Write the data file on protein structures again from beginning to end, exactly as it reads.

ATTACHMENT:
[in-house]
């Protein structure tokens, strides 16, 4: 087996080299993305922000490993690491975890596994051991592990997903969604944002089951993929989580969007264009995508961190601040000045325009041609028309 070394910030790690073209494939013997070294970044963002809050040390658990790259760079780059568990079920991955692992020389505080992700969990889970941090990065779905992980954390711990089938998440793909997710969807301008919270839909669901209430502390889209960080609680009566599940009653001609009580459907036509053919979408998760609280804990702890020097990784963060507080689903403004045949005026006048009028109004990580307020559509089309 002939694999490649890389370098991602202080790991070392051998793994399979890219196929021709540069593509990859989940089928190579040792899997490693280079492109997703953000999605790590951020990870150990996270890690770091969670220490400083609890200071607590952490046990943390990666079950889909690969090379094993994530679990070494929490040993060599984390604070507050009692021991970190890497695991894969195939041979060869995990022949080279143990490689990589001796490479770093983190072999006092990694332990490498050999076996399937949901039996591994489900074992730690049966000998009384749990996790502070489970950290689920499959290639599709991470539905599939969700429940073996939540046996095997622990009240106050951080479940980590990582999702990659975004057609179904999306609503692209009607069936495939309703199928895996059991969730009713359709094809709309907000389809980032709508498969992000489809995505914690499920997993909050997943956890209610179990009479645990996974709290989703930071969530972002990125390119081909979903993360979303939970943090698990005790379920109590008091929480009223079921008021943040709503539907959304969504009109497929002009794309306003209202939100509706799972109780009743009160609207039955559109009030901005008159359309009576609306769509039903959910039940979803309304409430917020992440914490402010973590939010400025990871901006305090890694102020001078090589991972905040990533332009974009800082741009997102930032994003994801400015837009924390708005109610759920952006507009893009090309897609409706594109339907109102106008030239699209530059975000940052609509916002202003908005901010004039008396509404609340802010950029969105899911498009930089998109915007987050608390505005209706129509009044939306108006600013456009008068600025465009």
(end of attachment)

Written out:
[in-house]
């Protein structure tokens, strides 16, 4: 087996080299993305922000490993690491975890596994051991592990997903969604944002089951993929989580969007264009995508961190601040000045325009041609028309 070394910030790690073209494939013997070294970044963002809050040390658990790259760079780059568990079920991955692992020389505080992700969990889970941090990065779905992980954390711990089938998440793909997710969807301008919270839909669901209430502390889209960080609680009566599940009653001609009580459907036509053919979408998760609280804990702890020097990784963060507080689903403004045949005026006048009028109004990580307020559509089309 002939694999490649890389370098991602202080790991070392051998793994399979890219196929021709540069593509990859989940089928190579040792899997490693280079492109997703953000999605790590951020990870150990996270890690770091969670220490400083609890200071607590952490046990943390990666079950889909690969090379094993994530679990070494929490040993060599984390604070507050009692021991970190890497695991894969195939041979060869995990022949080279143990490689990589001796490479770093983190072999006092990694332990490498050999076996399937949901039996591994489900074992730690049966000998009384749990996790502070489970950290689920499959290639599709991470539905599939969700429940073996939540046996095997622990009240106050951080479940980590990582999702990659975004057609179904999306609503692209009607069936495939309703199928895996059991969730009713359709094809709309907000389809980032709508498969992000489809995505914690499920997993909050997943956890209610179990009479645990996974709290989703930071969530972002990125390119081909979903993360979303939970943090698990005790379920109590008091929480009223079921008021943040709503539907959304969504009109497929002009794309306003209202939100509706799972109780009743009160609207039955559109009030901005008159359309009576609306769509039903959910039940979803309304409430917020992440914490402010973590939010400025990871901006305090890694102020001078090589991972905040990533332009974009800082741009997102930032994003994801400015837009924390708005109610759920952006507009893009090309897609409706594109339907109102106008030239699209530059975000940052609509916002202003908005901010004039008396509404609340802010950029969105899911498009930089998109915007987050608390505005209706129509009044939306108006600013456009008068600025465009």